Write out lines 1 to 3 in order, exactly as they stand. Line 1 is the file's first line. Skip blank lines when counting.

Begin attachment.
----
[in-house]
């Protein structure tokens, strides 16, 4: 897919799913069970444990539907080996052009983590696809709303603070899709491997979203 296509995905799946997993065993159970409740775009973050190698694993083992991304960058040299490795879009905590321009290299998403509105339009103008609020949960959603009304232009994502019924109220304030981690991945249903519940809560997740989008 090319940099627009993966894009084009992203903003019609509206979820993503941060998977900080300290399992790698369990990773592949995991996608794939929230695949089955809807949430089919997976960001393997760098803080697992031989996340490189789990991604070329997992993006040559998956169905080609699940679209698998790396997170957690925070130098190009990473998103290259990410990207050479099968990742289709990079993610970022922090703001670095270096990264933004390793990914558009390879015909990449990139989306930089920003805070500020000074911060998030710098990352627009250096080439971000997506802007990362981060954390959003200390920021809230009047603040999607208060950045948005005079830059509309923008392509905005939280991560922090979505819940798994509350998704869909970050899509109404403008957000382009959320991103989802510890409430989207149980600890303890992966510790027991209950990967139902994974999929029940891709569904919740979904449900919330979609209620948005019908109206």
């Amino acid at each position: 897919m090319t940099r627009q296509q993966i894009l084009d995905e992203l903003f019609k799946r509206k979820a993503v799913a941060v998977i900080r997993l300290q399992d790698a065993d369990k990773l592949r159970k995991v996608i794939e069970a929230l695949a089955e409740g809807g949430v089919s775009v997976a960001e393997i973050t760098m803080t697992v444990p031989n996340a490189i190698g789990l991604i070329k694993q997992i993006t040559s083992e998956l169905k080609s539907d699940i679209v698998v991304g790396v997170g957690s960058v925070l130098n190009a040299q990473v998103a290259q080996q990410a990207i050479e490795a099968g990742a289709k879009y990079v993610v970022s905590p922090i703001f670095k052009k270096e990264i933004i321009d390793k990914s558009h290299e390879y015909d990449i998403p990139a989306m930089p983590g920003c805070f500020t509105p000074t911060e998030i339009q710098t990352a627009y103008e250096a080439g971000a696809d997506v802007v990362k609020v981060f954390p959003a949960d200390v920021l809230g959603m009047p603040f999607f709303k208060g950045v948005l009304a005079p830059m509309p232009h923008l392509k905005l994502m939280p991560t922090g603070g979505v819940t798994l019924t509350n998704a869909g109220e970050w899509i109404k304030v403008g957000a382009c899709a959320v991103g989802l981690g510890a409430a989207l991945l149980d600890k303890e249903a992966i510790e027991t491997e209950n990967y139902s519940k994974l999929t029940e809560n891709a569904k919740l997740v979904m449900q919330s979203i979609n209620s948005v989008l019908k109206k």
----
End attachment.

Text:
[in-house]
């Protein structure tokens, strides 16, 4: 897919799913069970444990539907080996052009983590696809709303603070899709491997979203 296509995905799946997993065993159970409740775009973050190698694993083992991304960058040299490795879009905590321009290299998403509105339009103008609020949960959603009304232009994502019924109220304030981690991945249903519940809560997740989008 090319940099627009993966894009084009992203903003019609509206979820993503941060998977900080300290399992790698369990990773592949995991996608794939929230695949089955809807949430089919997976960001393997760098803080697992031989996340490189789990991604070329997992993006040559998956169905080609699940679209698998790396997170957690925070130098190009990473998103290259990410990207050479099968990742289709990079993610970022922090703001670095270096990264933004390793990914558009390879015909990449990139989306930089920003805070500020000074911060998030710098990352627009250096080439971000997506802007990362981060954390959003200390920021809230009047603040999607208060950045948005005079830059509309923008392509905005939280991560922090979505819940798994509350998704869909970050899509109404403008957000382009959320991103989802510890409430989207149980600890303890992966510790027991209950990967139902994974999929029940891709569904919740979904449900919330979609209620948005019908109206």
């Amino acid at each position: 897919m090319t940099r627009q296509q993966i894009l084009d995905e992203l903003f019609k799946r509206k979820a993503v799913a941060v998977i900080r997993l300290q399992d790698a065993d369990k990773l592949r159970k995991v996608i794939e069970a929230l695949a089955e409740g809807g949430v089919s775009v997976a960001e393997i973050t760098m803080t697992v444990p031989n996340a490189i190698g789990l991604i070329k694993q997992i993006t040559s083992e998956l169905k080609s539907d699940i679209v698998v991304g790396v997170g957690s960058v925070l130098n190009a040299q990473v998103a290259q080996q990410a990207i050479e490795a099968g990742a289709k879009y990079v993610v970022s905590p922090i703001f670095k052009k270096e990264i933004i321009d390793k990914s558009h290299e390879y015909d990449i998403p990139a989306m930089p983590g920003c805070f500020t509105p000074t911060e998030i339009q710098t990352a627009y103008e250096a080439g971000a696809d997506v802007v990362k609020v981060f954390p959003a949960d200390v920021l809230g959603m009047p603040f999607f709303k208060g950045v948005l009304a005079p830059m509309p232009h923008l392509k905005l994502m939280p991560t922090g603070g979505v819940t798994l019924t509350n998704a869909g109220e970050w899509i109404k304030v403008g957000a382009c899709a959320v991103g989802l981690g510890a409430a989207l991945l149980d600890k303890e249903a992966i510790e027991t491997e209950n990967y139902s519940k994974l999929t029940e809560n891709a569904k919740l997740v979904m449900q919330s979203i979609n209620s948005v989008l019908k109206k």